Remarks prompt board to assess meeting minutes policy 

by Judy Stringer 

Feb. 12 school board meeting 

To attach written public comments to meeting minutes or not: That is a question two members of the Hudson City School Board will consider over the next couple of months.  

Board member Laura Jones broached the topic after Hudson resident Kathy Lowman accused the board of censorship by not including her submitted public remarks as part of the meeting minutes of Jan. 8 and Jan. 22, despite her request to do so. Lowman said a similar request went unfilled regarding the December meeting minutes.  

“All of you newly elected board members ran on the platform of improving board transparency with the community,” Lowman said during the public comment period. “Excluding public comments submitted for the written meeting minutes is not being transparent.” 

Board President Steve DiMauro said he did not see any reason to change the board’s current practice, in which it simply denotes “if someone had commented” during the public remarks section.  

“My concern, I’ll be quite candid, is this board of education and our meetings have often been used as a soapbox, and we do not have an obligation for items to be entered into the record,” he said. “The record isn’t a soapbox.” 

Other board members appeared more open to considering a change in practice. Board member Tom Tobin said making written comments available with meeting minutes “is commonly done” in other public boards and councils.  

“I honestly don’t see any problem with doing that,” he said, adding that he’d like to see the minutes “at least” reflect the names of people who made public comments. 

Several board members and district administrators noted that anyone can hear public comments by watching the meeting live or via archived videos. A link on the taped livestream even takes viewers to that portion of the meeting directly, they said.  

Weighing in, Superintendent Dana Addis said, “I don’t know of one other school district that puts anything out to its community beyond the minutes.” 

Board members Tobin and Alisa Wright, both of whom are policy representatives for the board, said they would be willing to examine the issue further from a policy perspective. DiMauro said any changes to the way meeting minutes are presented should be agreed upon “by all five board members.” 

Early literacy update 

Assistant Superintendent Doreen Osmun said the district is finalizing its selection of an early reading program, which would go into effect next school year. According to Osmun, the state’s latest budget bill stipulates that by the 2024-25 school year, all schools must use reading programs that have been approved by the state. Hudson, she said, is currently evaluating four of the state-approved programs.   

Osmun said the K-5 reading programs range between $10,000 to $12,000 per classroom. The district’s cost would be somewhere around $985,000 and over $1 million when factoring in professional development and training requirements. The state has said funding will be made available for the mandated materials, Osmun added, although no dollar figure has been disclosed.  

She also said the programs under review “align with the science of reading,” an educational approach focused on phonics, or learning to read by correlating sounds with letters or groups of letters. In late 2022, a group of parents began scrutinizing Hudson for producing struggling readers by relying on a reading curriculum that didn’t emphasize phonics skills. In a series of board meeting updates since, the district has announced the implementation of curriculum revisions and supplemental materials to boost its phonics instruction.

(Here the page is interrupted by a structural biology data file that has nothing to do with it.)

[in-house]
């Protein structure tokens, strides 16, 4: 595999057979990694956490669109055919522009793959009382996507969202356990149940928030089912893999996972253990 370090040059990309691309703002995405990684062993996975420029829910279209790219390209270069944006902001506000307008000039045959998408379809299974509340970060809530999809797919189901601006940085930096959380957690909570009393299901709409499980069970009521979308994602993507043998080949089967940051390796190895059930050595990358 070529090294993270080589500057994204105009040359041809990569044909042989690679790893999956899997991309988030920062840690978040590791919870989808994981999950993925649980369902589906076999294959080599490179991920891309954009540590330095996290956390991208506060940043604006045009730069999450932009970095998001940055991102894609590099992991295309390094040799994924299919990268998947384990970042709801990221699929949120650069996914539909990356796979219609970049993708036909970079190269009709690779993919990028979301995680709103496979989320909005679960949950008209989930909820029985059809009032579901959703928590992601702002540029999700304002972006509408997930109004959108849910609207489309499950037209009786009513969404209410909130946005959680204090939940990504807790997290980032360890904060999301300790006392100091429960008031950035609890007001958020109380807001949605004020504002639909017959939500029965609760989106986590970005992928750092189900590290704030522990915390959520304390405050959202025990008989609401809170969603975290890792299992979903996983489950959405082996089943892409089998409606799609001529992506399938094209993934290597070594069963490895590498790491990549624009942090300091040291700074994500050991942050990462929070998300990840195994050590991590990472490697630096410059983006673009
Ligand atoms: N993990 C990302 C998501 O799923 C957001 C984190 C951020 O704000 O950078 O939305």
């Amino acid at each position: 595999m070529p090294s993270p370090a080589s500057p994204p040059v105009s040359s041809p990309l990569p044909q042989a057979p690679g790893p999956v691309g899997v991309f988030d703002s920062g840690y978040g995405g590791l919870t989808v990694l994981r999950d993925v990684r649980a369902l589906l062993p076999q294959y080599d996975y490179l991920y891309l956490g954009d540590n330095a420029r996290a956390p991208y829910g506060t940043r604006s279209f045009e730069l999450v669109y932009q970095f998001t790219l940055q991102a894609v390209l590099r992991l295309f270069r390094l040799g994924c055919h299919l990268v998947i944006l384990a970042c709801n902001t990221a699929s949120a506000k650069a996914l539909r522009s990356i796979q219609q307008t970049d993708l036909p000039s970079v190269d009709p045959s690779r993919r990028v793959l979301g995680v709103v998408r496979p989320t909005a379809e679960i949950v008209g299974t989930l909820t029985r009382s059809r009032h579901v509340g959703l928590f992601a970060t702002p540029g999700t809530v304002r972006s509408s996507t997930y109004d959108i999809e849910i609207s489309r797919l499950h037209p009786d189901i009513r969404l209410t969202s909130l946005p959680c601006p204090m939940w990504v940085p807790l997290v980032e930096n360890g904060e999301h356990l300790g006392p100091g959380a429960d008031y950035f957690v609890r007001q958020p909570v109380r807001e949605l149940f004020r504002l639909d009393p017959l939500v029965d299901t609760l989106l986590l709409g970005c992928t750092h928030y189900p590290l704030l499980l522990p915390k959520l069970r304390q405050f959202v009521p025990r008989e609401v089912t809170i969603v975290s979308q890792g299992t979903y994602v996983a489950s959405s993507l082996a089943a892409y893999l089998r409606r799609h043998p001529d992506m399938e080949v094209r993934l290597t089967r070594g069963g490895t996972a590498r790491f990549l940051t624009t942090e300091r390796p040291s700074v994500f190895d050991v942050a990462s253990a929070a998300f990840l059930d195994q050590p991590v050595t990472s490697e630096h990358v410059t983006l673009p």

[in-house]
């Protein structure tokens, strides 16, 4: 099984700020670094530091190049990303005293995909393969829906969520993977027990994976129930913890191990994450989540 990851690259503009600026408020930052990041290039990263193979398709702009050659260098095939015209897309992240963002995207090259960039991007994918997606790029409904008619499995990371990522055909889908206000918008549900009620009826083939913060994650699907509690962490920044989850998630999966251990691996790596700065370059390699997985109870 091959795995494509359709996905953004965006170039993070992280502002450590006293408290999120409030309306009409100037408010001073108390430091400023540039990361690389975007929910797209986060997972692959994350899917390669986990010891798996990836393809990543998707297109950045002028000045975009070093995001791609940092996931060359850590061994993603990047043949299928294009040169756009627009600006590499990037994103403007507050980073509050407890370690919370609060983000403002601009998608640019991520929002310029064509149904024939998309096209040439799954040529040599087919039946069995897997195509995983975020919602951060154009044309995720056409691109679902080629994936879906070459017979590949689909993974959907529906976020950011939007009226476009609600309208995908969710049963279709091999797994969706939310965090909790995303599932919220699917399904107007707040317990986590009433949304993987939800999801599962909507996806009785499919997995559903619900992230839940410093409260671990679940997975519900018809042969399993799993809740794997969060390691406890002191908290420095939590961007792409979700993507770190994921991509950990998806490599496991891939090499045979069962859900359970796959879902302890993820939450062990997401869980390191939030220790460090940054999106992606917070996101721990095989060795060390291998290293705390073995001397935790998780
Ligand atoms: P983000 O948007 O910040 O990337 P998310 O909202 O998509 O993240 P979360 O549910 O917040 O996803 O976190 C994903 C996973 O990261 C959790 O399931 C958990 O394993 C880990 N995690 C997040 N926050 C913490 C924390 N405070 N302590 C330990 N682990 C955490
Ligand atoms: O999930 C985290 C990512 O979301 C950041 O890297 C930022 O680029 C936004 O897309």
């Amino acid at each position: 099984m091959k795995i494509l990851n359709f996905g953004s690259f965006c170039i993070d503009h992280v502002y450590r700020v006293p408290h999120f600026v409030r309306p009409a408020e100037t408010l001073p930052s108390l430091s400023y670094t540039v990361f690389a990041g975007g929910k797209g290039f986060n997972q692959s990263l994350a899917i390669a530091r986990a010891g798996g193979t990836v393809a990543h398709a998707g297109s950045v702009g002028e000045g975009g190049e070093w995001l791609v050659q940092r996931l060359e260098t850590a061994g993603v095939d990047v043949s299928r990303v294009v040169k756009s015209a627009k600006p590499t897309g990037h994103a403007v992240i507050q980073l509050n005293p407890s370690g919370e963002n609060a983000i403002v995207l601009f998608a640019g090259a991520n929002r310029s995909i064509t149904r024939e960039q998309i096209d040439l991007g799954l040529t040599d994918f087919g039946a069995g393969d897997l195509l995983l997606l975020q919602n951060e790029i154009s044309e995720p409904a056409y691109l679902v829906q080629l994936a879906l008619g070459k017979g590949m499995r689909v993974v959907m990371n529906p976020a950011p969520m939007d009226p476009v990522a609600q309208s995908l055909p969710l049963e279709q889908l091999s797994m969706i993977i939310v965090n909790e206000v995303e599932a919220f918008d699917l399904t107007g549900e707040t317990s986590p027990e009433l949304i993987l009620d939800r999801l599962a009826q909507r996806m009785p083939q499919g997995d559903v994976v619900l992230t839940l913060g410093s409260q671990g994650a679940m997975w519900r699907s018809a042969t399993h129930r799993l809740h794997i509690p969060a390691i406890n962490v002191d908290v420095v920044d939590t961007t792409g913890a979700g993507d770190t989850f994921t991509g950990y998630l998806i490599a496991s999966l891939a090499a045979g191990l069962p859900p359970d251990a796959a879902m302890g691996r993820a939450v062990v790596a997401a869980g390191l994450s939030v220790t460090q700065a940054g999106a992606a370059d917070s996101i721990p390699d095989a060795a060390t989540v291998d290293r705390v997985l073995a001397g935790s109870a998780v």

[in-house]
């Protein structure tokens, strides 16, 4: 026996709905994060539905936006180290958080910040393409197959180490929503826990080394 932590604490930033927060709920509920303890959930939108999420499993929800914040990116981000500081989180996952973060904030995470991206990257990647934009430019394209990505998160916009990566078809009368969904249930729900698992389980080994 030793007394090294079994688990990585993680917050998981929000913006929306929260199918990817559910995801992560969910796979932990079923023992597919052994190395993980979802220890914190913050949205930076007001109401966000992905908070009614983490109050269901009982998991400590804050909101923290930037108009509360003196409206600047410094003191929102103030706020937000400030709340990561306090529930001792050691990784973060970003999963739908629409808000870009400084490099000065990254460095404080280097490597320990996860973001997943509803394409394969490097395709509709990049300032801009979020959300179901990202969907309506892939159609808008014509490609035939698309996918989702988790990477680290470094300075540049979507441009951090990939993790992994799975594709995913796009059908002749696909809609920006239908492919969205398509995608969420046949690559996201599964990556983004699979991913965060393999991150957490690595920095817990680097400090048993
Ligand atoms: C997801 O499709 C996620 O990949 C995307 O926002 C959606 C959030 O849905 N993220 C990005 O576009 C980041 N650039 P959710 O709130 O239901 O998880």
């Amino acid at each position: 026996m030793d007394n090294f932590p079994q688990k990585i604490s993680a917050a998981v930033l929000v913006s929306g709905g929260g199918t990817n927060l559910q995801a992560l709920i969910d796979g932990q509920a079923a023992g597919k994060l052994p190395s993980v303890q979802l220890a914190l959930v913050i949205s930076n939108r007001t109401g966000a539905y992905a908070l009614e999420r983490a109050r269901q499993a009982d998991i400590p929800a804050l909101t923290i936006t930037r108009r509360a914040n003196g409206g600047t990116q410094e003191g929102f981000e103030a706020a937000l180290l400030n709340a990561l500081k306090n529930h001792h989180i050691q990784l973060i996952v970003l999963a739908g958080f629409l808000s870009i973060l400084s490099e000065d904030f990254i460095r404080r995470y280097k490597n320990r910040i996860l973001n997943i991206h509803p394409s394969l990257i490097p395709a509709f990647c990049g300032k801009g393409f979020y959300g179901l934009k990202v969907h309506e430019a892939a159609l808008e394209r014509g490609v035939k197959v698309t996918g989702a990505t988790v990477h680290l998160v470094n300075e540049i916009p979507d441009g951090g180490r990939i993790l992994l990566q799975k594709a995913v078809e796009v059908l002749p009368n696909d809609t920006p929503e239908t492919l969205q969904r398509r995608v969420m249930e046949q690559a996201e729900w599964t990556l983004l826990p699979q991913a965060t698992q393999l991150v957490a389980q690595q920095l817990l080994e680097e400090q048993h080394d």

HCER expansion 

During the educational focus portion of the meeting, Meredith Zaffrann, director of HCER, the district’s community recreation arm, shared plans to expand HCER’s adult programs, particularly those aimed at seniors. Zaffrann said she has been in contact with Hudson Senior Network, and the two groups are discussing how they might collaborate.  

The board later approved a promotion related to this expansion. Daniel Quallich, formerly HCER program coordinator, is now HCER assistant director. Zaffrann said the newly created administrative position will free her up to work on projects like senior, preschool and adaptive programming, such as starting a wheelchair basketball program.   

As part of the initial HCER discussion, Tobin had voiced concerns about whether HCER still belonged under the district’s umbrella. He cited “rumblings that the city might be interested in having HCER or some portion of it in their portfolio,” and said it might be time to consider “alternatives.” 

Osmun, in her reply, called HCER, “an integral part of what we do.”   

House hunting? 

Individuals interested in purchasing the district-owned, 130-year-old Saywell House may soon get that chance – with a few stipulations.  

“We would have terms of conditions, like disassembling the house, moving the house, things of that nature,” said Operations Director Tom Barone.  

Hudson wants the house – which sits adjacent to Hudson Middle School’s North Oviatt Street driveway – gone to make way for a planned widening of that driveway.  

Barone said the home would go up for public auction first, and the board would have the opportunity to approve the bid. A private sale would follow if the auction failed to produce a vetted bid. If those avenues of transferring ownership are exhausted, the final option could be demolition, he said.   

Each of those three steps would require a board vote, according to Barone. ∞